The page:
For millennia, its inhabitants, together with the population of two other Syrian villages, Yabadin and Bakhaa, have managed to preserve the new Western Aramaic language in its oral form and russian to english. There was no written language here. But only up to the present time, since since the founding of the institute, in which the dialect of this village was taught in writing, the Aramaic language became “visible”. It does not matter in what manifestation: whether a drawing on a building, or a tattoo on the shoulder of a representative of the younger generation, the Aramaic people use the Hebrew alphabet – and this caused critical sentiments. “They write in Hebrew letters in the language of Christ in Maaloula. This cannot be! ” – the indignation of many Syrians knew no bounds.
Bringing an endangered language back to life
Despite the controversy over writing, of course, the question is why it is only now in Syria that it has become apparent that the Aramaic language needs to be protected from the danger of extinction. Indeed, since the conquest of this region by Muslims, the Arabic language has increasingly supplanted the local language. Aramaic speakers have been forced to learn Arabic for centuries. Many of them simply left the region.
“We are a linguistic minority,” says George Rizkalla from Maaloula. “In addition, many ancient crafts have been lost as a result of the arrival of modern civilization, as a result of which much of the original vocabulary of the language has sunk into oblivion.” For these reasons, Mr. Rizkalla has been working for a long time to pass the Aramaic language to the younger generation through songs and teaching. “Several years ago, the political leadership in Syria decided to open an institute where it would be possible to study the Aramaic language.” Mr Rizkalla was commissioned to publish a textbook. He developed the book primarily based on his own knowledge of his native language. He chose the Hebrew alphabet as his written embodiment.
Aramaic as a tourism factor
In scientific research works, the Aramaic language has been featured for a long time. Moreover, Germany was an innovator here. Professor Otto Jastrow from the University of Erlangen, who has been studying Semitic languages for a long time, is surprised by what is happening in Syria: “The Aramaic language is very lively. He does not need any revitalization measures, ”he said. This is due to the advertising that the Syrian government is running for Maaloula, since Yabadin and Bakhai are out of the question. “Although,” the scientist says, “they also speak Aramaic there. These are still Syrian villages, which are no longer as picturesque as Maalula. ” The “language of Christ” was “recorded in writing” only because otherwise tourists would not have paid any attention to it. Aramaic does sound like Arabic to outsiders.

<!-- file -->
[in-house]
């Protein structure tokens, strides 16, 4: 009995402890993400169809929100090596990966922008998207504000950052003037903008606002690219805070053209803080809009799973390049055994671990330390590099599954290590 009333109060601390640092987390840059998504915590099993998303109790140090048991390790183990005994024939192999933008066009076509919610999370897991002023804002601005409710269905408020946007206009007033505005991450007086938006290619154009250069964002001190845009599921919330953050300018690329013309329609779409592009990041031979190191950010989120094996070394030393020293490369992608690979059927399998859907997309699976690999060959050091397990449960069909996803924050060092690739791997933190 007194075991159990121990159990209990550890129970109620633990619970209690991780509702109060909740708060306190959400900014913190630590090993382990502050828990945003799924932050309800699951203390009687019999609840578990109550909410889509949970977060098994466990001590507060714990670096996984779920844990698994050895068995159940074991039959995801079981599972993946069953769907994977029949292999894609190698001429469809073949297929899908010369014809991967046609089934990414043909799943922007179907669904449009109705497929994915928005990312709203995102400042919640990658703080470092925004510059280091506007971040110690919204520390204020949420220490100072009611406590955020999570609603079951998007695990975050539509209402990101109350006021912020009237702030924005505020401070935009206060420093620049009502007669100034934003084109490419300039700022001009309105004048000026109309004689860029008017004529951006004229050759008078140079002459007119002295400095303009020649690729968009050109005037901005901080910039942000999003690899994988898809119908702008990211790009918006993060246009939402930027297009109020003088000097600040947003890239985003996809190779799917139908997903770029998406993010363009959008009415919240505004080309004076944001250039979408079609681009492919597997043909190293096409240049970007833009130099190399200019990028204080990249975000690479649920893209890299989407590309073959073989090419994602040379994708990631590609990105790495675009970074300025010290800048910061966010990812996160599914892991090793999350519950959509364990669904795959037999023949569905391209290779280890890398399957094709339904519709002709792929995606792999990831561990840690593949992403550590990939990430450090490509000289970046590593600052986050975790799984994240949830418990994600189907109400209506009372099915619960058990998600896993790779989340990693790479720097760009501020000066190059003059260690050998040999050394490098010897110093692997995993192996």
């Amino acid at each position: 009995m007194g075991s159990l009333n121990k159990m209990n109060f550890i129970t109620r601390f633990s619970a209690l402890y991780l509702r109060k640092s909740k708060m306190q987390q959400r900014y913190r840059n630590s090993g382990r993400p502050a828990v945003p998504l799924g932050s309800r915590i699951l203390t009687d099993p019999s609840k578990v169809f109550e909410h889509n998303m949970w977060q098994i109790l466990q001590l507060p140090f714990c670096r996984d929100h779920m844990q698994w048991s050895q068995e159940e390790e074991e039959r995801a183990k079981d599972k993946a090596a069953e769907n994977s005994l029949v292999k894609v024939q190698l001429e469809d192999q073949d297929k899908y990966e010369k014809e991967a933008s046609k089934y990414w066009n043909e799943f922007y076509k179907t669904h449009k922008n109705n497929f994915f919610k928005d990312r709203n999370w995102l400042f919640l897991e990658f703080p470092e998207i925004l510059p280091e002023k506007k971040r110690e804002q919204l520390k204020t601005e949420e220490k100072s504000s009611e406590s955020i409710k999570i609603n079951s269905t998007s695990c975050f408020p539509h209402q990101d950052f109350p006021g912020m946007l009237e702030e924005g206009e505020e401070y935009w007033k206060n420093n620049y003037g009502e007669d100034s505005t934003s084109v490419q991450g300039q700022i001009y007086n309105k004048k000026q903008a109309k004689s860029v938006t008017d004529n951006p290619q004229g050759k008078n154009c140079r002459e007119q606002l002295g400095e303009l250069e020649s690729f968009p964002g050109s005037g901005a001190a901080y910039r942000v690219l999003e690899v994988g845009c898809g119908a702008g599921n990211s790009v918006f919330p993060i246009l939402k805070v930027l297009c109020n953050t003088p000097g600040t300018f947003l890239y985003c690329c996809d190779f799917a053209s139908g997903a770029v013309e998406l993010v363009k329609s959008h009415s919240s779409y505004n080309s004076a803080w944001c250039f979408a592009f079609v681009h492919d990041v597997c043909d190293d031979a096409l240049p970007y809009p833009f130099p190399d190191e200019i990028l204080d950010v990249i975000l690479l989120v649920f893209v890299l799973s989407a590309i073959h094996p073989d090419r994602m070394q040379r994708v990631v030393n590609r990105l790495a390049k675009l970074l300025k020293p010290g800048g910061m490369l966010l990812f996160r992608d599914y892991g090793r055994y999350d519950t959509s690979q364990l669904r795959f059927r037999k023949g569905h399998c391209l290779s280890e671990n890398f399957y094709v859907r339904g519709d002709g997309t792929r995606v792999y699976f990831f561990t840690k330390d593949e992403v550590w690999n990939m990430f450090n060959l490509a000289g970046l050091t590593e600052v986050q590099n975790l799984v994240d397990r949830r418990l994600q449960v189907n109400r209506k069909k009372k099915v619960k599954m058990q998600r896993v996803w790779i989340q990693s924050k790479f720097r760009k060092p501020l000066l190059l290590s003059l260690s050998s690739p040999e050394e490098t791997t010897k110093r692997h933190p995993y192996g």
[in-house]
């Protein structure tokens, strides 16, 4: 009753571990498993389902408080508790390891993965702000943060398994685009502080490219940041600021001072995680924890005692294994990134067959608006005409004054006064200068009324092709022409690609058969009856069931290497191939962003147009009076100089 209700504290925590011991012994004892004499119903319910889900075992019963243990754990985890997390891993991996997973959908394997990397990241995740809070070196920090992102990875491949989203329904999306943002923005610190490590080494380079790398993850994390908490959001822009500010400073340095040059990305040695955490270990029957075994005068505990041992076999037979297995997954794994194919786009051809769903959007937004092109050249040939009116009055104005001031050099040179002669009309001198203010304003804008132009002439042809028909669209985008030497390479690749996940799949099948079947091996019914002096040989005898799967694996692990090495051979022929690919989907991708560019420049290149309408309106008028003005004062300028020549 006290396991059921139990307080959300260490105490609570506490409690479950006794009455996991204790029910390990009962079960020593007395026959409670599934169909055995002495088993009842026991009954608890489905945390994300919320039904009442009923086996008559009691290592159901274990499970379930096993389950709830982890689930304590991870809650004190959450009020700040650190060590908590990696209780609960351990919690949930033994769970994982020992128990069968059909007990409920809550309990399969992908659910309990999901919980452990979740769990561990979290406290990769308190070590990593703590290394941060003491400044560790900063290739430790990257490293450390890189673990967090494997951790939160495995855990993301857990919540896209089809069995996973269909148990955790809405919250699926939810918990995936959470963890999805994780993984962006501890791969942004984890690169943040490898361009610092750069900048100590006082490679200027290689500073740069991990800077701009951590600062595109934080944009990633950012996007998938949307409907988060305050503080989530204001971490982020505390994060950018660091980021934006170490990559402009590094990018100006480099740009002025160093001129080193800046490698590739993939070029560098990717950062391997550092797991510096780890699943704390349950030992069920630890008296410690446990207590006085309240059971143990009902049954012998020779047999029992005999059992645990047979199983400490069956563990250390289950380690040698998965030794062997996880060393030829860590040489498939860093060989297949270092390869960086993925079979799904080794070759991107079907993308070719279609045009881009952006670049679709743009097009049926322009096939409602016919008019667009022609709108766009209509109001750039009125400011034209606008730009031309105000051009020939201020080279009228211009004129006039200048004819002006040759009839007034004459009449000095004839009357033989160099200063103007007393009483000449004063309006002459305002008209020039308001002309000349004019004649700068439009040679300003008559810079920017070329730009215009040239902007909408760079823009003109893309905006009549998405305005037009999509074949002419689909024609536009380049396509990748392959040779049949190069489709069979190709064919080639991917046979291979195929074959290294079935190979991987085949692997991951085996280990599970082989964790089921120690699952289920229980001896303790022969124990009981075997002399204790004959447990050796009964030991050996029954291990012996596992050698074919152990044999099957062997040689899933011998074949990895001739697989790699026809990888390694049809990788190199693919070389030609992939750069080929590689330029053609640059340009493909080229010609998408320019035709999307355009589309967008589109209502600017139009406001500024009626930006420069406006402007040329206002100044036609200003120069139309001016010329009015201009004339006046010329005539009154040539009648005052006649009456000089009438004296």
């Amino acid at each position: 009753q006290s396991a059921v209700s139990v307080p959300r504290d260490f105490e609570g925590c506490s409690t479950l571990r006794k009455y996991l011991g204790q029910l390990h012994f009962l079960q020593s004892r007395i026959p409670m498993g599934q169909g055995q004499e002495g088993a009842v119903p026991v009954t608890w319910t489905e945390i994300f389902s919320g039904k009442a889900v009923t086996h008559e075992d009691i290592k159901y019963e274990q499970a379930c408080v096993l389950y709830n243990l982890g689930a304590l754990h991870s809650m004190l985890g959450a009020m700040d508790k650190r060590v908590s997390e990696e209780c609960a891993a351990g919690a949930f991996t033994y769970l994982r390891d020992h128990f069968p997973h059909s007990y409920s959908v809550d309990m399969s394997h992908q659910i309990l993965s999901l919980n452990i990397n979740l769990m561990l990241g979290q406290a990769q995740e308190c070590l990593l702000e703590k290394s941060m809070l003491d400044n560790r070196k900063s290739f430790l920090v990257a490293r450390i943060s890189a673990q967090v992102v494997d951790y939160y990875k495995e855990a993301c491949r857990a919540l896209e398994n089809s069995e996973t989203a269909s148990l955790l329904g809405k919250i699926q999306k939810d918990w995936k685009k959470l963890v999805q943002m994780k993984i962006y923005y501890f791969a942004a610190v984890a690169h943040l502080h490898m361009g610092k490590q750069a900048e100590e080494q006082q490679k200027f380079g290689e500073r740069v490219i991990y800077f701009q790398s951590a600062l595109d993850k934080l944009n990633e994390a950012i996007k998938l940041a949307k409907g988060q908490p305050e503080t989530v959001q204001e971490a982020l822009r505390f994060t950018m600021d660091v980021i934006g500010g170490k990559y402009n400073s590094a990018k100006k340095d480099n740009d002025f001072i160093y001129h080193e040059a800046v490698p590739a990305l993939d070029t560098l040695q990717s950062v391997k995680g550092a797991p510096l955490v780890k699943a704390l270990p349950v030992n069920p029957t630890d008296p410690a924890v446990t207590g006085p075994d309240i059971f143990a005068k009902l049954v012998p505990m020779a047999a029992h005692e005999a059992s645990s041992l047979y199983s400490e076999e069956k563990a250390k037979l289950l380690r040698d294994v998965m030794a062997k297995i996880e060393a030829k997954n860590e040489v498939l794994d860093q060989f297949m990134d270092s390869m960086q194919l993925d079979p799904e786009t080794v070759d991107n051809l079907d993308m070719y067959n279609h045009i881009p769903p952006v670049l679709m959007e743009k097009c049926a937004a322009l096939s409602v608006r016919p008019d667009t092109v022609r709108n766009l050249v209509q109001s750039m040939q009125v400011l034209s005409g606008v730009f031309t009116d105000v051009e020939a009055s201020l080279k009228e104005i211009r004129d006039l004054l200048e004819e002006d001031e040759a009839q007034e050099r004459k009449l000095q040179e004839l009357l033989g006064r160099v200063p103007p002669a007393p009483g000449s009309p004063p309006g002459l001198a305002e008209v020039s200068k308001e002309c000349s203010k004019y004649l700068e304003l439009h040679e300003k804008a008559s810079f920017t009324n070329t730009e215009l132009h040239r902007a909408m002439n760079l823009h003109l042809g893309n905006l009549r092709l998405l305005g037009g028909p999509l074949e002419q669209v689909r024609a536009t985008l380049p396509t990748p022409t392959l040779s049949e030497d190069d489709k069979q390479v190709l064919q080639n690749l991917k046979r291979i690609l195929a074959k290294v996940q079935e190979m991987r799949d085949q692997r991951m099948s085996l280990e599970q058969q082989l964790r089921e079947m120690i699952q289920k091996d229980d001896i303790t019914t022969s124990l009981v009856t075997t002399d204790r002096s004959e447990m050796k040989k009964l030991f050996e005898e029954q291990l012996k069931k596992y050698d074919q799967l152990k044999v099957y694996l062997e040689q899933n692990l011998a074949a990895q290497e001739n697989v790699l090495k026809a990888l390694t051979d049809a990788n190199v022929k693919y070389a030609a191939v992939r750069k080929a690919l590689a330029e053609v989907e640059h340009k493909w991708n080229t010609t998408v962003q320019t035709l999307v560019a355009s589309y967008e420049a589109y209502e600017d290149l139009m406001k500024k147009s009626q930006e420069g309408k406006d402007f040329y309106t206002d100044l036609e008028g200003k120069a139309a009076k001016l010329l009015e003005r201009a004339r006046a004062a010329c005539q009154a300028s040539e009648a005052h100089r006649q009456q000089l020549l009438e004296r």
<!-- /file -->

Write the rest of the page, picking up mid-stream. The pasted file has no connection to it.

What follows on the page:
Hebrew alphabet or Syriac square letter
Even before the Muslim conquest, Aramaic was spoken by the population of all of Syria, moreover, it was the language of world communication. Then there were four options. But not everywhere the Aramaic language had a written form. According to Professor Yastrov, she was not in the Maaloula region either. The decision to use the Hebrew script, in his opinion, was made by chance.
Georg Rizkalla of Maaloula sees in the letter he refers to in his book, not the Hebrew alphabet, but a square letter. “Around 800 BC, from the so-called Ugaritic alphabet, the Arameans developed their own, known today as the square letter,” says Rizkalla. Only young men were given this alphabet. According to Rizkallah, this letter was invented in Syria. His critics, however, are not reassured by this explanation.
Competition of the alphabets
From Jastrov’s point of view, the Hebrew script that Rizkalla calls square is not suitable for the Aramaic language, since the Aramaic phonetic system does not match the Hebrew consonants. Arabic letters work better. In addition, Professor Jastrow reminds that the inhabitants of Maalula have nothing to do with Judaism. Most of them are Christians. Some converted to Islam only 200 years ago. “They have always considered themselves exclusively Syrians. It is incomprehensible to associate them with Israel, ”says Yastrov. After all, anything that has anything to do with Israel is taboo in Syria.
Rizkalla, on the other hand, believes that language is something other than writing. The Aramaic language could be expressed in writing using Latin or Arabic letters. But in both cases there would be difficulties: “Latin is not known to everyone here, but in Arabic there is a different vowel system.” Therefore, he chose the Hebrew alphabet and reworked it to adapt to the peculiarities of the Aramaic language. He did not particularly think about the political significance of his decision. According to Rizkalla, the Persian language uses the Arabic alphabet. But this does not give anyone the right to claim that Iran belongs to the Arabs.